Tracing the ways that illegal guns make it to Chicago's streets

All guns used in Chicago crimes start out as legal, but somewhere along the line, they end up in the hands of criminals.

As we head toward the typically violent Fourth of July holiday, we are taking a closer look at where Chicago crime guns come from and how the police are tracing them.

"The simple fact is, we just have too many guns in Chicago and too many people willing to use them,” said Police Supt. Eddie Johnson.

This is Chicago’s reality. It was even more apparent after an off-duty Chicago officer was shot in the head last week. Twenty shell casings were found at the scene, and each will be tested and put into a federal database.

"If there was another shell casing from a previous crime, even if it wasn't from Chicago, even if it was from Los Angeles or New York or Miami this system will match up that shell casing from a previously unsolved crime,” said CPD Deputy Director of News Affairs and Communications Thomas Ahern.

Chicago leads the nation with the amount of firearms police enter into the federal gun tracing system, because so many are recovered on the streets.

Ahern – who is a former ATF agent -- says when they are tracked, the firearms used in Chicago crimes are purchased in Illinois, followed by Indiana and Mississippi.

"They don't have the same rules and requirements that Illinois has…in Indiana you just need a state ID, a driver's license and you can buy a gun,” Ahern said. "They come to these guns shows and they literally open up the trucks of their cars and they sell their collection…the bad guys know that and they go over there and they buy 30 or 40 at a time and they bring them back here to Chicago."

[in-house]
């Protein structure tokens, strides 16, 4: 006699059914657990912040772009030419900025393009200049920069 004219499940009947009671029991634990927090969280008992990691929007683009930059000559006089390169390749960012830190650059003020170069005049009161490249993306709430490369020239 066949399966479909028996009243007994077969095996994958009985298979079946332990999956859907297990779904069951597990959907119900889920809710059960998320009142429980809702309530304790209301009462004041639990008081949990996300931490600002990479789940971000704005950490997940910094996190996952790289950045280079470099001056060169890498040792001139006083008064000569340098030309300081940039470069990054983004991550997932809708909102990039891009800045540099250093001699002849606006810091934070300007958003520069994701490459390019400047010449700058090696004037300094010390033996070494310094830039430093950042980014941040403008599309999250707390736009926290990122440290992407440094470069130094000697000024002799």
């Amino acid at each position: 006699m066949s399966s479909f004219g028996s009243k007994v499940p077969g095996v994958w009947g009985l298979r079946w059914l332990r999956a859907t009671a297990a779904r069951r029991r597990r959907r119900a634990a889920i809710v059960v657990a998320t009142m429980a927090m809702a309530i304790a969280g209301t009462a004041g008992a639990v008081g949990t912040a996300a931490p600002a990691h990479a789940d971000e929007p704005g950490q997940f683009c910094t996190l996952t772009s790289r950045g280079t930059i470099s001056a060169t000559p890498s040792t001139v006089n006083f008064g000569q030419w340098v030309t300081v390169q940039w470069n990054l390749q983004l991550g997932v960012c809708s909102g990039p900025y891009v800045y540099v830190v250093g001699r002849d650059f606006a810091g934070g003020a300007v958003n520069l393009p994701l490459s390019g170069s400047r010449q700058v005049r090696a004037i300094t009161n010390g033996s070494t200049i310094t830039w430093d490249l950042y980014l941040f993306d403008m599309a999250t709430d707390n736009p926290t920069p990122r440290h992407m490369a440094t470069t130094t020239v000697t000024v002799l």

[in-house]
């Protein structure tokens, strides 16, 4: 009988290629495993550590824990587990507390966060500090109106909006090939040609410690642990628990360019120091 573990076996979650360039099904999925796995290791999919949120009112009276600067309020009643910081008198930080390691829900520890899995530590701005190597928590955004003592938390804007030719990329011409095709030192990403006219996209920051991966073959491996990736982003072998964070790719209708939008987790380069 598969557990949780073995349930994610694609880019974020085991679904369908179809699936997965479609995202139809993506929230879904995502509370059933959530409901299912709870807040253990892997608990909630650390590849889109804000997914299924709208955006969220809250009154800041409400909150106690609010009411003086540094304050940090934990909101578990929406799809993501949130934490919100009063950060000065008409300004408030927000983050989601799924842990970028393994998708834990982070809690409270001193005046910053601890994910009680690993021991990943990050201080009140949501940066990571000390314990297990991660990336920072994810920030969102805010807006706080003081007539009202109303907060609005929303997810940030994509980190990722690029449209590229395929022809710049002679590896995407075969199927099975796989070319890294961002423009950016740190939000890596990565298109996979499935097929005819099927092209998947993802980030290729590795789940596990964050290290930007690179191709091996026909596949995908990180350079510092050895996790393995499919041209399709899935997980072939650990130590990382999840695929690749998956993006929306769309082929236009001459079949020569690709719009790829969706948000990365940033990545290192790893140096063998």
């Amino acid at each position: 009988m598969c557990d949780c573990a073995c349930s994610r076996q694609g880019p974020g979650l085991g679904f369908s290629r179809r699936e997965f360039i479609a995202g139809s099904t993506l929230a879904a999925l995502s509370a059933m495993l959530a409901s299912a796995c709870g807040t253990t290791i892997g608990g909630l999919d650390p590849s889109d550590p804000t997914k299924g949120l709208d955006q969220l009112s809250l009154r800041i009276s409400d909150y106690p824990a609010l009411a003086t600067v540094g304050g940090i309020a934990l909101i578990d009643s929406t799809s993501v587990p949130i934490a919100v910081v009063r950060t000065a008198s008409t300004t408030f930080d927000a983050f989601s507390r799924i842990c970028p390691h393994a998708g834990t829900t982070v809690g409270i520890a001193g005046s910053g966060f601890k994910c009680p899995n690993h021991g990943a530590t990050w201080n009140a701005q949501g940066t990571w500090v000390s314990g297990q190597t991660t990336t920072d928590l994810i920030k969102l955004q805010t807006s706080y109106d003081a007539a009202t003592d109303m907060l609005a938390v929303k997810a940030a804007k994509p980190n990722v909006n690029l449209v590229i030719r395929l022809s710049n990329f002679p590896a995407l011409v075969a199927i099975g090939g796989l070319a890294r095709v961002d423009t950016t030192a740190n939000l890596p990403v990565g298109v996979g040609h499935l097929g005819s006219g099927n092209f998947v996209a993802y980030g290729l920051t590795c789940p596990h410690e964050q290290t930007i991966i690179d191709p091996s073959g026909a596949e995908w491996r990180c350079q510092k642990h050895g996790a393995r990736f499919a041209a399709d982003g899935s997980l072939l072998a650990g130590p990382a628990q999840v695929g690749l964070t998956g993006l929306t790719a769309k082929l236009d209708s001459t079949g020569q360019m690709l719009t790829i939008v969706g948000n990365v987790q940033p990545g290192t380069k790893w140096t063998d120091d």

A gun bought on the street can go for three times the cost of a legal purchase. Criminals are making it harder to find the guns they are using, and have gotten smarter about stashing them.

"The gangs have become more sophisticated, they have the same type of weaponry that law enforcement has…high quality guns, 9 millimeters, 40 calibers, 45 semi-automatics,” Ahern said. "They usually don't carry the guns on them, they check them out or keep them in one stash house in one location, and they'll move that stash house around often, several times a week, that way they can't be detected."

Gun turn-in events are a pro-active approach to getting guns off the streets.

"We generally get a little bit more than 100 guns, we can get from 100 to 400 guns in five hours so we get a tremendous response,” said C.A.P.S. Director Glen Brooks.

The gun used to kill Chicago Police Commander Paul Bauer came from Wisconsin, but was bought and sold until it fell into the accused killer's hands. Getting illegal guns off the streets has been an uphill battle for police when dealing with repeat offenders and the judicial system.

"We see the same offenders over and over again and their out within maybe sometimes hours or days or even a couple months,” Ahern said. 'We have to hold these repeat gun offenders accountable for their actions."